When it comes to arc flash and PPE, one of the more common questions that I am asked deals with gloves. These questions come bundled with a variety of scenarios, but they all seem to stem from a lack of understanding regarding the different categories we deal with during electrical maintenance. I hope to add a little clarity into your workflow today, and we’re going to do that by consulting the standard, NFPA 70E.
Now, some people might just assume that they need to layer up on heavy leathers and use bulky insulated rubbers in order to be safe and compliant in their work. Sure, more protection is usually better, but thicker gloves can lead to less dexterity when you might really need it. So, questions such as, “How much protection do I need when…?” could easily be replaced with “How many people does this task require?” to reach a smarter and safer outcome assuming all qualified personnel are using the appropriate PPE.
We’re boiling all of this down to what each type of glove will do for you, and at what categories you will be required to wear them. All of this information will help you perform your work tasks more safely. But as will all safety information, you will need to comprehend and put it into practice when it applies to your work environment.
Going forward in this article, we won’t be using the Incident Energy Analysis Method, but instead be referencing NFPA 70E Table 130.7(C)(15)(c) – Personal Protective Equipment. We will also be assuming that you have determined that there is a likelihood of occurrence of an arc flash, have taken additional safety measures required by the hierarchy of risk control methods, have determined your arc flash boundary, and are now selecting your PPE to be used inside of that boundary.
Category 1: where clothing must meet a minimum arc rating of 4 cal/cm2 (16.75 J/cm2), the required glove type is heavy-duty leather gloves.
Category 2: where clothing must meet a minimum arc rating of 8 cal/cm2 (33.5 J/cm2), the required glove type is heavy-duty leather gloves.
There are two distinctions to be made here in relation to leather gloves and heavy-duty leather gloves. When we reference heavy-duty leathers, it is to identify a glove made entirely of leather thicker than 0.07 mm that either unlined or lined with a nonflammable and non-melting material. These specifications may vary slightly depending on your use and the class of rubber glove you wear underneath. Which brings me to the next exception to leathers and their use in Categories 1 & 2: the use of rubber insulating gloves with leather protectors satisfies the arc flash protection requirement, as long as both gloves meet ASTM D120 for rubber insulating gloves and ASTM F696 for leather protectors.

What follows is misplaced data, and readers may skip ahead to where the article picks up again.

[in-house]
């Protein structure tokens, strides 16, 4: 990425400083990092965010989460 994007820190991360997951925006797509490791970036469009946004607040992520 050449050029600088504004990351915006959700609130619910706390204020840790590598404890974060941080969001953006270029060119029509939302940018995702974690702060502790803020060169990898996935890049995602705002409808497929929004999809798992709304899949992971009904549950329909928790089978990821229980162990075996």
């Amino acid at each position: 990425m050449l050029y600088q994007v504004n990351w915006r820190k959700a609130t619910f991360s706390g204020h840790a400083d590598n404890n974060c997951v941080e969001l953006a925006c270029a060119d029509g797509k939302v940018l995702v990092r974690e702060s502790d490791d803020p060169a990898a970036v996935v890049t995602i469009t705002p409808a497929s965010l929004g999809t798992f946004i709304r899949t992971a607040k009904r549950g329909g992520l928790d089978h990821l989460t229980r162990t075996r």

Category 3: where clothing must meet a minimum arc rating of 25 cal/cm2 (104.7 J/cm2), the required glove type is Arc-rated gloves.
Category 4: where clothing must meet a minimum arc rating of 40 cal/cm2 (167.5 J/cm2), the required glove type is Arc-rated gloves.
You will notice the intentional distinction of “arc-rated” gloves as we progress into Categories 3 & 4. These special Arc-rated gloves will often have several improvements over the traditional leather-over-rubber approach. Within these gloves you will find materials such as carbon filaments and other name-brand materials and coatings that make the glove flame-resistant or self-extinguishing. These materials also lend to properties such as anti-static, cut and abrasion resistance, oil and water repellant, and heat resistance up to several hundred degrees. Additionally, Arc-rated gloves are tested under ASTM F2675 and you should always pay attention to the rating of the gloves before purchasing or using them.
If you are still uncertain about which operations or tasks carries an arc-flash risk [NFPA 70E Table 130.5(C)] or which arc-flash category certain equipment falls under [Tables 130.7(C)(15)(a) and (b)], it is in your primary objective as a qualified person to find out before beginning your work. Consult the standards, or a coworker who is familiar with them and can help. There is no excuse for putting yourself or others in danger.
Your responsibility now is to take this information and put it into practice. When you approach your work zone, especially if it has already been determined as within an arc flash boundary, you need to be thinking of protecting yourself. If your work takes any part of your body across the plane of the enclosure or you have to make contact with energized electrical conductors or circuit parts, you need to be aware of the correct PPE that satisfies your arc flash protection needs.
If you need further assistance determining the right PPE for yourself or personnel, we are happy to help.